I think we have to be responsive to the conditions our players are facing. Whether looking at ways we can add value into our product lines or partnerships, we can bring, for example, partnering with gas retailers to offer value on their gas purchase or looking at prizes we can offer through our digital channels to bring relief. But at our core we have to stay focused on delivering an entertaining experience for our players that gives a little relief to everyday struggles. People dream in good times and bad times, our dream is to serve our beneficiaries while delivering a little bit of escapism to our players.”

Pennsylvania – Top-of-Mind Awareness

Drew Svitko, Executive Director, Pennsylvania Lottery

“The Pennsylvania Lottery is planning to reduce the number of $1 and $2 games launched and alternate the lower price points to reduce the debate over which price point to prioritize in vending as player demand shifts to higher price points. Seasonal themes will naturally keep the lower price points fresh and relevant, along with a few evergreen, core concepts for those players looking for something less whimsical to play.

During uncertain times, it is important for the Lottery and the Lottery’s mission to maintain top-of-mind awareness, especially when players have many choices when it comes to spending their discretionary income—even if they currently have less discretionary income due to inflation and gas prices. Bringing the sale of our Draw Games online, as well as our modernization and expansion of vending machines at retail will improve availability and purchasing convenience.”

Oregon – Potential Opportunity

Barry Pack, Executive Director, Oregon Lottery

“Although costs are up across the value stream to produce, distribute and market scratch and draw games, Lottery tickets themselves are zero-inflation forms of entertainment. We see this as an opportunity to bring in new players who may be price conscious. (At $1 a ticket, I can buy more tickets which makes me feel like I have more chances of winning.) And with gas and other forms of entertainment so expensive, having a range of price points for our players to enjoy creates lower barriers for entry and more opportunities for fun for some. While higher priced scratch tickets are generating stronger sales, our $1 and $2 tickets remain top choices for new players and younger players in particular.”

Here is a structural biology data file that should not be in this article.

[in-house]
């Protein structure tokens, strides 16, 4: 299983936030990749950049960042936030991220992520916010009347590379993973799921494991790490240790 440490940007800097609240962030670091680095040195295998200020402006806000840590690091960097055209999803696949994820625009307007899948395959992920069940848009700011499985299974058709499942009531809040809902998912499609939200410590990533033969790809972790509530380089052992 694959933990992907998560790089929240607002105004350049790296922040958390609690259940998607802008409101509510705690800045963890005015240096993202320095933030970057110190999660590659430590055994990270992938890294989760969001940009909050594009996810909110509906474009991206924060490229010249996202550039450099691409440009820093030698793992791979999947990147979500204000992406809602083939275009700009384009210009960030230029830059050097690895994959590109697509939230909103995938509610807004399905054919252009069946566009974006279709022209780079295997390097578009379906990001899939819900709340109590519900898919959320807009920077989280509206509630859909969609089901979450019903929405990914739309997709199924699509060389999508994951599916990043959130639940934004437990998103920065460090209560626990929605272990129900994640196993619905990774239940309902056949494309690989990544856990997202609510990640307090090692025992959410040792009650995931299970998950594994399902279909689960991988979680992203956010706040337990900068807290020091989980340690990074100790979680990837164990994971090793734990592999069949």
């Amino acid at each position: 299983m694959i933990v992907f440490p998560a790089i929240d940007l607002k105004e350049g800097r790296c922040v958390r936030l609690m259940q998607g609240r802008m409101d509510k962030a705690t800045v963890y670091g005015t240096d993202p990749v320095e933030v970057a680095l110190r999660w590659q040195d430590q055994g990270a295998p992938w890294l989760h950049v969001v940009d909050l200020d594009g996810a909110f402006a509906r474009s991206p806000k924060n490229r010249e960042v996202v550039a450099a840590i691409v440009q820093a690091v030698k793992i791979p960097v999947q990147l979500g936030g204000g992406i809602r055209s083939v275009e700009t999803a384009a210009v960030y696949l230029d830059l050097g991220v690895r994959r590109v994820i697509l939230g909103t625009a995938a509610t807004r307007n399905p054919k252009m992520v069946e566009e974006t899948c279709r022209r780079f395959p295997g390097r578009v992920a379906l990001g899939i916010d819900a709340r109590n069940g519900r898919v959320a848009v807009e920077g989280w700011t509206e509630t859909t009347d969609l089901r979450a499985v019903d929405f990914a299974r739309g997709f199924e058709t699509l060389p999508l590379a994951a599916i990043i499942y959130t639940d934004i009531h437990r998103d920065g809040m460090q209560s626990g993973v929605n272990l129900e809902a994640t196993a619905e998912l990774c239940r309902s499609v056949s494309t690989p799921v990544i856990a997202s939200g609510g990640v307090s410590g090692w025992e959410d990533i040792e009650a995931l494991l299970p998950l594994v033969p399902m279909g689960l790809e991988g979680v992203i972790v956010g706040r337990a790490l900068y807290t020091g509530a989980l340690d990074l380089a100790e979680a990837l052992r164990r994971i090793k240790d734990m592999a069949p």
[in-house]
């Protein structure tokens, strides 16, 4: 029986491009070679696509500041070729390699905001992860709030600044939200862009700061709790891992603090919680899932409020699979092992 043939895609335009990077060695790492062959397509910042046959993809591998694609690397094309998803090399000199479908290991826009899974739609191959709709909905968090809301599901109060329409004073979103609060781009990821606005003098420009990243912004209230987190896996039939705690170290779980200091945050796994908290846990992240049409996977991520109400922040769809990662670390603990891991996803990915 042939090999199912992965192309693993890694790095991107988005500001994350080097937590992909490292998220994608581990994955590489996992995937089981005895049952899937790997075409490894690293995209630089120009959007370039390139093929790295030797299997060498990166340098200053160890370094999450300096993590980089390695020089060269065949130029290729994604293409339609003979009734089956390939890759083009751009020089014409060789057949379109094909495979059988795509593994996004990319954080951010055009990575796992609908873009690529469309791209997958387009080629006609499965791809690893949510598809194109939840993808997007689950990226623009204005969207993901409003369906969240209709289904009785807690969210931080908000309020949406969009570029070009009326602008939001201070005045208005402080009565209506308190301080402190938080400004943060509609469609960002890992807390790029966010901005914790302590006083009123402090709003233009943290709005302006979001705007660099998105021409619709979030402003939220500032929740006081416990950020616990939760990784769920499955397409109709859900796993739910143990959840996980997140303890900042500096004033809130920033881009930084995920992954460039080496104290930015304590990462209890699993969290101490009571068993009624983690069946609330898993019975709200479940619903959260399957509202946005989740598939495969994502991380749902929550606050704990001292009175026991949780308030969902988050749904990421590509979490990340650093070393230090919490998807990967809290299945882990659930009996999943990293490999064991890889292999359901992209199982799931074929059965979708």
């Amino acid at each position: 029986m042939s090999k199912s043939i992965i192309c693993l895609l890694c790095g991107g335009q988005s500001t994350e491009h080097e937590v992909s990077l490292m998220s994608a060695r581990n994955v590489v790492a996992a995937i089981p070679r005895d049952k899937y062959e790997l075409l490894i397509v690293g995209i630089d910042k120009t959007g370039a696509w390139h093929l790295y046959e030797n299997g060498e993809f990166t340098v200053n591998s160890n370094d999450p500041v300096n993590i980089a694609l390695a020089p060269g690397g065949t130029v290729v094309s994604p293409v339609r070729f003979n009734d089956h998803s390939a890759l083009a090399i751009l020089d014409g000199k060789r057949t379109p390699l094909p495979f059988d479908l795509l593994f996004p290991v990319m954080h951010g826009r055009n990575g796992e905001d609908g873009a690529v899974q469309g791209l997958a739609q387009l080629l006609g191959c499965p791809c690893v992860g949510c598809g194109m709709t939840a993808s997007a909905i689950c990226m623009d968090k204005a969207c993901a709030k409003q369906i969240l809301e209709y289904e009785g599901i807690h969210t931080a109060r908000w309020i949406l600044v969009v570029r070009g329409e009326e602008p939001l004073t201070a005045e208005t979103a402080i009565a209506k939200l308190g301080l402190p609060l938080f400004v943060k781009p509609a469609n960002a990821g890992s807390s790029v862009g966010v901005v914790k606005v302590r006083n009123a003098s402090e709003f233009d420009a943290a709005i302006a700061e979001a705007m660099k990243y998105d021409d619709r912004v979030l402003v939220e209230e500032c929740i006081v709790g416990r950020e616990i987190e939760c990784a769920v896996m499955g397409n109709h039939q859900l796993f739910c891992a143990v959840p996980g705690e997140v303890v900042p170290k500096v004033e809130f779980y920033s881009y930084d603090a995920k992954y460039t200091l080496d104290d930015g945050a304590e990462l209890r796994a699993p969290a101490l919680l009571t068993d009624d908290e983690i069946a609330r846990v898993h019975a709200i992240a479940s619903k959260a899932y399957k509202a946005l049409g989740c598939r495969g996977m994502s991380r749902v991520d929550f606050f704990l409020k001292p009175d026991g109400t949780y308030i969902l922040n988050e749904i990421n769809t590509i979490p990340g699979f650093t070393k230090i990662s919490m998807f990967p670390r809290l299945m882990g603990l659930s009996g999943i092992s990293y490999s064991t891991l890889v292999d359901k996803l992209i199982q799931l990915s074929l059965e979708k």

Arkansas – The Greatest Threat

Eric Hagler, Executive Director, Arkansas Lottery

“Continued economic erosion is the greatest threat to the lottery sector. As consumer budgets constrict, consumer behavior will adjust. A higher ring at the till for staples and fuel will serve as a drag on consumer retail items. That said, lottery offers a unique form of entertainment… that is unlike that offered by any other retail product.”

Texas – $1 and $2 More Appealing?

Ryan Mindell, Deputy Executive Director, Texas Lottery

“The $1 and $2 games have a strong future. If anything, the impact of inflation may make them more appealing as their price-to-prize relationship is steady. These price points still serve as a valuable introductory price point for new players. As for draw games, I think the industry could do more to expand the price points in their draw portfolios, but the $1 draw game also has a place. Uncertain times make the need to innovate and to be quick to market with new ideas even more important.”

North Carolina – Will Players Reduce Lottery Budgets

Mark Michalko, Executive Director, North Carolina Education Lottery

“Inflationary impacts on Lottery is relatively unchartered territory, given the modern day lottery portfolio has not been tested by inflation. Lower price point games are becoming more of a commodity for us, meaning that the difference in one game’s performance versus another is becoming less and less. Players buy the price point more than they buy the game. Over the pandemic, I believe that we had a large portion of players that played scratch-off games consistently enough to understand the true value of the different price points. They have a better understanding that they have much better chances to win meaningful prizes as they go up in price. I don’t see that trend reversing itself, but I do see players reducing their lottery budgets to accommodate increased costs throughout the rest of their lives, which we are beginning to see at the $5 price point in particular.

I believe that the lower price points have a role in the portfolio, but the important thing for the industry to figure out is what that role is and how it plays into some of the more intangible elements of portfolio performance like the operational impact of merchandising slower moving larger packs of lower price point games.”